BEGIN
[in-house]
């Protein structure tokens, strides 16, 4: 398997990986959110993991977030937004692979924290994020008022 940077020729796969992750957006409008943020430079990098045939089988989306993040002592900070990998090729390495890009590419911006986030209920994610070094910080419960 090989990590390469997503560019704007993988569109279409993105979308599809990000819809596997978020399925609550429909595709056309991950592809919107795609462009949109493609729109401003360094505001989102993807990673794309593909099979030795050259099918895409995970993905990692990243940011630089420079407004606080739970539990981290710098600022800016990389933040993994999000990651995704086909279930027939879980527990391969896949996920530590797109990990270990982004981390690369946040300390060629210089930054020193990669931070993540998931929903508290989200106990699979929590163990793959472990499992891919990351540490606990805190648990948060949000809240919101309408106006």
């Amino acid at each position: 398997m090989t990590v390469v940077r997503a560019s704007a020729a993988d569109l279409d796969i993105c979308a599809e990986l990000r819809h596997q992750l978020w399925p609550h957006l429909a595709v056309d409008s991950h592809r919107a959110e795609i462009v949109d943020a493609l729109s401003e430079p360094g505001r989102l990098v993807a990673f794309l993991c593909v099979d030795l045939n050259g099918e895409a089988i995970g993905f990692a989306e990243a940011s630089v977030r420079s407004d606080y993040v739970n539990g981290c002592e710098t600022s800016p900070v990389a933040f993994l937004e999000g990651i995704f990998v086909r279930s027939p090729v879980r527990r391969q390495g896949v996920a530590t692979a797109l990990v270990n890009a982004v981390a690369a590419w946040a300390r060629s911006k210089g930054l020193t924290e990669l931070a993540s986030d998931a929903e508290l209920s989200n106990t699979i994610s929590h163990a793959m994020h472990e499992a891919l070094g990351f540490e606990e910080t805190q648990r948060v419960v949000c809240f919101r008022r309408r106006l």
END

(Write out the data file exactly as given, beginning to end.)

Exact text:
[in-house]
């Protein structure tokens, strides 16, 4: 398997990986959110993991977030937004692979924290994020008022 940077020729796969992750957006409008943020430079990098045939089988989306993040002592900070990998090729390495890009590419911006986030209920994610070094910080419960 090989990590390469997503560019704007993988569109279409993105979308599809990000819809596997978020399925609550429909595709056309991950592809919107795609462009949109493609729109401003360094505001989102993807990673794309593909099979030795050259099918895409995970993905990692990243940011630089420079407004606080739970539990981290710098600022800016990389933040993994999000990651995704086909279930027939879980527990391969896949996920530590797109990990270990982004981390690369946040300390060629210089930054020193990669931070993540998931929903508290989200106990699979929590163990793959472990499992891919990351540490606990805190648990948060949000809240919101309408106006």
């Amino acid at each position: 398997m090989t990590v390469v940077r997503a560019s704007a020729a993988d569109l279409d796969i993105c979308a599809e990986l990000r819809h596997q992750l978020w399925p609550h957006l429909a595709v056309d409008s991950h592809r919107a959110e795609i462009v949109d943020a493609l729109s401003e430079p360094g505001r989102l990098v993807a990673f794309l993991c593909v099979d030795l045939n050259g099918e895409a089988i995970g993905f990692a989306e990243a940011s630089v977030r420079s407004d606080y993040v739970n539990g981290c002592e710098t600022s800016p900070v990389a933040f993994l937004e999000g990651i995704f990998v086909r279930s027939p090729v879980r527990r391969q390495g896949v996920a530590t692979a797109l990990v270990n890009a982004v981390a690369a590419w946040a300390r060629s911006k210089g930054l020193t924290e990669l931070a993540s986030d998931a929903e508290l209920s989200n106990t699979i994610s929590h163990a793959m994020h472990e499992a891919l070094g990351f540490e606990e910080t805190q648990r948060v419960v949000c809240f919101r008022r309408r106006l």